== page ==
Self-schemas have been described as “cognitive generalizations about the self, derived from past experiences that organize and guide the processing of self-related information”.13 Everything that an individual can know or conceptualize about himself constitutes a basis for the construction of self-schemas. These help the individual to interpret and organize incoming information, on the basis of the particular schemas. In this way, information concerning the self has been shown to be processed more quickly than other information.13 Different self-schemas apply to different behavioral domains.14 Sexual self-schemas have been defined as cognitive generalizations concerning the individual’s own sexual nature. Early childhood and adolescence is important in the development of sexual self-schemas. Several variables can affect the formation of these schemas, such as sexual information obtained, attachment, hormonal development, attitudes toward sexuality and even self-esteem.15


Self-esteem is defined in terms of a stable sense of personal worth or worthiness by Rosenberg.16 Self-esteem is also a process of self-description and is a positive or negative orientation toward oneself, an overall evaluation of one’s worth or value. Yörükoğlu suggests that being confident in self worth, able to display knowledge and skills, achieve success and acceptance, and having loving relationships with others, as well as accepting and being content with one’s physical traits, are essential factors in the formation and development of self-esteem.17 An individual regards himself as positive and worthy while being aware of his faults when his self-esteem is high. When self-esteem is low, one regards himself as deficient in terms of basic individual and social capabilities.


The aim of the study was to examine factors that may be related to belief in sexual myths in university students.







This study was performed between 01 and 31 May 2016, among students from a private university with approximately 1300 students in four faculties in Samsun, Turkey. We attempted to contact all departments and students at the university. Five hundred ninety-nine university students agreeing to participate in the study.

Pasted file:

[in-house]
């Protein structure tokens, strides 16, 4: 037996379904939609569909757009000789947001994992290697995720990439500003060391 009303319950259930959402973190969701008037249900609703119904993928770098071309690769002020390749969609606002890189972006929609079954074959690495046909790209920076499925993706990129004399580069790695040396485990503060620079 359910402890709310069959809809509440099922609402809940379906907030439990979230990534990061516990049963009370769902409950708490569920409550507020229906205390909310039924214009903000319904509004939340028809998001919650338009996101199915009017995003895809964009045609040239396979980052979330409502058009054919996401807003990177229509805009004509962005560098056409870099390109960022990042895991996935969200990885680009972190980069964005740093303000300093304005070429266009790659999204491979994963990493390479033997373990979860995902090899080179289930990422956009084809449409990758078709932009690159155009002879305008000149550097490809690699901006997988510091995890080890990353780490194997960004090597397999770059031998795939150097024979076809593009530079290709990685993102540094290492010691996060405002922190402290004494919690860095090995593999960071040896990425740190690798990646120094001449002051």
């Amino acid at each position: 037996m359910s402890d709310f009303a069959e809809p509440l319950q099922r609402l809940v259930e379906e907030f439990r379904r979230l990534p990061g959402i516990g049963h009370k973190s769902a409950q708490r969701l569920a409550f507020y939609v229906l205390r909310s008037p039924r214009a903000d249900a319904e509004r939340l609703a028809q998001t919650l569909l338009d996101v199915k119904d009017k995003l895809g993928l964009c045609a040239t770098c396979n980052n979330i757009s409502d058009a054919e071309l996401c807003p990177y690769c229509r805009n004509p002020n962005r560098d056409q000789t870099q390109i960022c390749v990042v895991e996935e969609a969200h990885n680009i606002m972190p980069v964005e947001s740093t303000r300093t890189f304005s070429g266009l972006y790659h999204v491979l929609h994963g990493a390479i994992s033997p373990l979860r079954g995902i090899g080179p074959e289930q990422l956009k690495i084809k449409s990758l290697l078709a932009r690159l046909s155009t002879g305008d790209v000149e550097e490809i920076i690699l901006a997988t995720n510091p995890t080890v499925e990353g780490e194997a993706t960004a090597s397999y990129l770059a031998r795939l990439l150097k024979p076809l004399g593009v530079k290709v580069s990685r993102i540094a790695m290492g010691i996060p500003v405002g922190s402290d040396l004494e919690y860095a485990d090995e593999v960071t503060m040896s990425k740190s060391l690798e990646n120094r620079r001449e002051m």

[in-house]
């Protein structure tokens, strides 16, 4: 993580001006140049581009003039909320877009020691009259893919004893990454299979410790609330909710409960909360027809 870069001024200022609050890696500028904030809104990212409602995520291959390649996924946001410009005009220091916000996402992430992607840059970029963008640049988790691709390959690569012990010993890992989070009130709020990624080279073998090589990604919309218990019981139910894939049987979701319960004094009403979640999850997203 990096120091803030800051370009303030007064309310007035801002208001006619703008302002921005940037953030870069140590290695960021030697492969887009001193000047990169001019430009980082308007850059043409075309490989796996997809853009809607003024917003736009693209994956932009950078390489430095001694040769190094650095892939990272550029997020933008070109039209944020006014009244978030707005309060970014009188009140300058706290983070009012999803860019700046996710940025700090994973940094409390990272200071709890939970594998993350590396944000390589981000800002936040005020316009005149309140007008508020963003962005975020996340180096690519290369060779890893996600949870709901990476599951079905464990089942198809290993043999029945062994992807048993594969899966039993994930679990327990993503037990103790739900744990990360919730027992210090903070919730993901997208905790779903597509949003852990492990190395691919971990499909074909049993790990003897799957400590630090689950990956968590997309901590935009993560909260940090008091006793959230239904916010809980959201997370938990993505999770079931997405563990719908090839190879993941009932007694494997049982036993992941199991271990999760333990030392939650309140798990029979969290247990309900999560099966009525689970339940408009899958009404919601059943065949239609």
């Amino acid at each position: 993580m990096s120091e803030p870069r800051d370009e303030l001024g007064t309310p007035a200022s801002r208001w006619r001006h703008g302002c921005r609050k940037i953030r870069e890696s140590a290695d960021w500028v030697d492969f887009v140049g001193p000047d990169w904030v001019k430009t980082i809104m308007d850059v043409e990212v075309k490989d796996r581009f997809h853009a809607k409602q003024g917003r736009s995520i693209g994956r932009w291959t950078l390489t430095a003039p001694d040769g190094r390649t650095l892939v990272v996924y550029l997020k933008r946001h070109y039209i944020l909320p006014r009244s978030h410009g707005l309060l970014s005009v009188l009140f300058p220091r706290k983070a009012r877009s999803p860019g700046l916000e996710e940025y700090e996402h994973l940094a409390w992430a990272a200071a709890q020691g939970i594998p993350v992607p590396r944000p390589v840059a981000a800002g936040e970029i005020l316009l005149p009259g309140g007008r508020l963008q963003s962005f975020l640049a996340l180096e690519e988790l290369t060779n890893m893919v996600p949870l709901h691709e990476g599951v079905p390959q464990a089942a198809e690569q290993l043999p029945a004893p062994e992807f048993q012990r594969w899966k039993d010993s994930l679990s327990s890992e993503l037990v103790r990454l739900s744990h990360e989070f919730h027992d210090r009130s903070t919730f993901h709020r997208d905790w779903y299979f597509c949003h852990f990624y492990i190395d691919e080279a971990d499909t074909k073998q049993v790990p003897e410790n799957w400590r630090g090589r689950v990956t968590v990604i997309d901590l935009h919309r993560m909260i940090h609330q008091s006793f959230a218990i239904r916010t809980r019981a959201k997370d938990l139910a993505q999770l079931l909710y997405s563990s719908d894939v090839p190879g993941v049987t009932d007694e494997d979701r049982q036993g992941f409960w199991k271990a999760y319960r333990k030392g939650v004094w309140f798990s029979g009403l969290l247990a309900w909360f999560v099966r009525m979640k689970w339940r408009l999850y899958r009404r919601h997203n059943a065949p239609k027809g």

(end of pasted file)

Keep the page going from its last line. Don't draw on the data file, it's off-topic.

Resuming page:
The survey consisted of the Sexual Myths Scale (SMS), Eysenck Personality Questionnaire-Revised/Abbreviated Form, Rosenberg Self Esteem Scale (RSES) and The Sexual Self-Schema Scale (SSS), together with a sociodemographic data form consisting of 15 questions prepared by the authors. After designing the survey, it was administered to 10 students before the study to identify any problems. The survey can be completed in approximately 20 min. The authors entered classrooms together with instructors before the classes began, provided information about the study and themselves. The questionnaires were applied in the class to all students who gave verbal consent to participate.


Students’ economic status was evaluated by using the Family Affluence Scale (FAS) in light of data obtained from the sociodemographic data form. The FAS score was calculated separately for each student on the basis of the number of cars in the family, whether the individual had his/her own room, the number of vacations taken in the previous 12 months and the number of computers in the home.18,19 Students’ opinions concerning religion and political beliefs were evaluated using the questions “How religious do you feel?”, “Where do you regard yourself on the political spectrum?”, scored on a 9-point Likert-type scale. (1: I Am Not At All Religious 9: I Am Very Religious - 1: Left, 9: Right)


Students in the study came from 66 different provinces of Turkey (81.5% of all provinces in the country). The regional classification in the Turkish Demographic Data and Health Survey was used in regional geographical classification.20 Provinces were divided into five regions based on socioeconomic and cultural status.